Matthew Griffin, award winning Futurist and Founder of the 311 Institute, a global futures think tank working between the dates of 2020 and 2070, is described as "The Adviser behind the Advisers." Regularly featured on AP, CNBC, Discovery and RT, his ability to identify, track, and explain the impacts of hundreds of revolutionary emerging technologies on global culture, industry and society, is unparalleled. Recognised for the past five years as one of the world's foremost futurists, innovation and strategy experts Matthew is an international speaker who helps governments, investors, multi-nationals and regulators around the world envision, build and lead an inclusive future. A rare talent Matthew sits on the Technology and Innovation Committee (TIAC) for Centrica, Europe’s largest utility company, and his recent work includes mentoring XPrize teams, building the first generation of biocomputers and re-inventing global education, and helping the world’s largest manufacturers envision, design and build the next 20 years of devices, smartphones and intelligent machines. Matthew's clients are the who’s who of industry and include Accenture, Bain & Co, BCG, BOA, Blackrock, Bentley, Credit Suisse, Dell EMC, Dentons, Deloitte, Du Pont, E&Y, HPE, Huawei, JPMorgan Chase, KPMG, McKinsey, PWC, Qualcomm, SAP, Samsung, Sopra Steria, UBS, the USAF and many others.
WHY THIS MATTERS IN BRIEF
Being able to monitor the health of soliders in battle will help keep them at peak efficiency, and military robot surgeons will help save lives on the battlefield.
Keeping soldiers healthy has always been a struggle but there may soon be a high tech solution after US Army Surgeon General, Lt. Gen. Nadja West, said she sees implantable monitoring devices, which could include everything from smart pills to nanobots and nanomachines, like these ones that can already kill cancer cells by drilling into them and these brain controlled nanobots that release drugs into the body, as be the future of military medicine. Furthermore, if these advances are combined with the US Army’s artificial blood program, and their Digital Soldier Project, things I’ve discussed recently, where the US Army makes detailed, digital cell level avatars of their soldiers before they’re deployed into battle, which will let them 3D print replacement human organs and tissue if they get injured by, for example, an IED, then saying that the future of health will be high tech could be an understatement.
West was speaking at the Association of the US Army in Arlington, Virginia, when she talked about the devices.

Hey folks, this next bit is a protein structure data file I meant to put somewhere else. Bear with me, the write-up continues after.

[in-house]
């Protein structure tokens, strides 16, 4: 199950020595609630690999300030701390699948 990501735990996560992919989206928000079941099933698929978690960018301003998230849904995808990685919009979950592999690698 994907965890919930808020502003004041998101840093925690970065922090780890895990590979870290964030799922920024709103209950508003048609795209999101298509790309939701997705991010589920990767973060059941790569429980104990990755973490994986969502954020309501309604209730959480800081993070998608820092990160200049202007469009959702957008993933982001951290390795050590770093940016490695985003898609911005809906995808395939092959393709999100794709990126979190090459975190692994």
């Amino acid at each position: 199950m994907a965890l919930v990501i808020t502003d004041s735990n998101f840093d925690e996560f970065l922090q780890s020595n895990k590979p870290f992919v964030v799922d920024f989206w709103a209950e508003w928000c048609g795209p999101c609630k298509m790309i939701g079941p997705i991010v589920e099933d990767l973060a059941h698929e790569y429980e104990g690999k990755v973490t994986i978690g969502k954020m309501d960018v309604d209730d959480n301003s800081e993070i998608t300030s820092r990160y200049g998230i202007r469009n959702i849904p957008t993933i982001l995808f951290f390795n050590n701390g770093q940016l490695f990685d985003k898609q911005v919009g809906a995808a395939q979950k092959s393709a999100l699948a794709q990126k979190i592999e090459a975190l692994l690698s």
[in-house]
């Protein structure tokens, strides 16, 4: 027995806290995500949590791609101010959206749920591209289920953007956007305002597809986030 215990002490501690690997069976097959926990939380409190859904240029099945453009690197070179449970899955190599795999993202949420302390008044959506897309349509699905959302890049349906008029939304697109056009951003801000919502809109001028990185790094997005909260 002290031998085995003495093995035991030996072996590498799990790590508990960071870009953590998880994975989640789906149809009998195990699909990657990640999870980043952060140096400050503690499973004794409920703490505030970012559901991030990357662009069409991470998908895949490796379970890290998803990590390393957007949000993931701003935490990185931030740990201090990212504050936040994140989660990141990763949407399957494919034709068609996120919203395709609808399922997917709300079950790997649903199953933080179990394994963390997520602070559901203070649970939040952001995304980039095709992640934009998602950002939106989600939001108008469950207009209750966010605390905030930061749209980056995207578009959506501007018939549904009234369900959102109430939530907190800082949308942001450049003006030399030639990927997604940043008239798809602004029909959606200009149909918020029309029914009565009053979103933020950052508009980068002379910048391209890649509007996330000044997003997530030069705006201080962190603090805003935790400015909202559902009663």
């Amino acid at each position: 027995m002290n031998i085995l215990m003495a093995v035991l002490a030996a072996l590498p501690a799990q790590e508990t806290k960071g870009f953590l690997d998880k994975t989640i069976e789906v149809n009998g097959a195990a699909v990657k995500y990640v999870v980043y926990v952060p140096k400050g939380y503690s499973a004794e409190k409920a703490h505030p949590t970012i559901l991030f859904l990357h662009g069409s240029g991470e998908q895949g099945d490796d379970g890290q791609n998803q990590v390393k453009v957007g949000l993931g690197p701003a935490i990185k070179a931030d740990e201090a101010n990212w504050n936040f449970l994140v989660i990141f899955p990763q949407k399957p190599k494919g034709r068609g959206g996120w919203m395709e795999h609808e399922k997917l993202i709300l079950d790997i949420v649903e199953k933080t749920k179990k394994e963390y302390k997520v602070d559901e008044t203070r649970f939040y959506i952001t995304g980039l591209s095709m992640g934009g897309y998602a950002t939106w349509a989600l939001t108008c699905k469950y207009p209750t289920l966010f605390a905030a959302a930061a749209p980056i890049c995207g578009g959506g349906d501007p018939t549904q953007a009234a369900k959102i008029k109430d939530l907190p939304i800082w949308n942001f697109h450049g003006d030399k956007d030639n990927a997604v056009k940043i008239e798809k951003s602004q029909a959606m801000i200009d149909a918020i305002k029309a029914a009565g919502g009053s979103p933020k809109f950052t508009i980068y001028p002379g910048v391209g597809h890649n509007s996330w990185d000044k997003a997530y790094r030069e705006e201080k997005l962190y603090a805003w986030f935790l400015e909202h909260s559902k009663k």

“We should be monitoring all soldiers, all the time, looking for patterns of injury or other signs for early detection,” she said, “we can do better when every soldier is a sensor, and we can continuously monitor information culled from them.”
The monitors, which would also include a gold chip in implanted in a soldier’s wrist, would have the capability to send out streams of detailed data on a soldier’s health, including blood sugar levels, oxygen levels, and even sleep data. West then says that this information could be used to decide to who to send on a mission, or to determine who isn’t ready for battle, and that’s not all.
She also added that the US Army has begun testing remote surgeries too, but here’s the rub – those remote surgeries aren’t being carried out by regular human doctors in the field, but robots. West believes that by receiving information from the implantable monitor, as well as other sensors in or around the soldiers body, surgeons, who could be anywhere on the planet, could use this information to command and guide surgical robots in the field, robots such as the famed Da Vinci robot which recently performed surgery on a pig…
Today over a quarter of combat deaths occur due to bleeding that a soldier or medic can’t stop in time, and West believes that remote robotic surgeries would allow soldiers in isolated areas to receive the care that they need following an injury quickly. She also went on to add that these kind of surgeries have already been tested at Fort Campbell, using doctors stationed at the Fort in Kentucky, via a satellite hookup with soldiers in a remote area, and she also added that the army plan to roll more of these robotic surgeries out in the future, an announcement that comes off the back of another recent announcement that the US Army has created its first virtual medical center at Brooke Army Medical Center in Texas.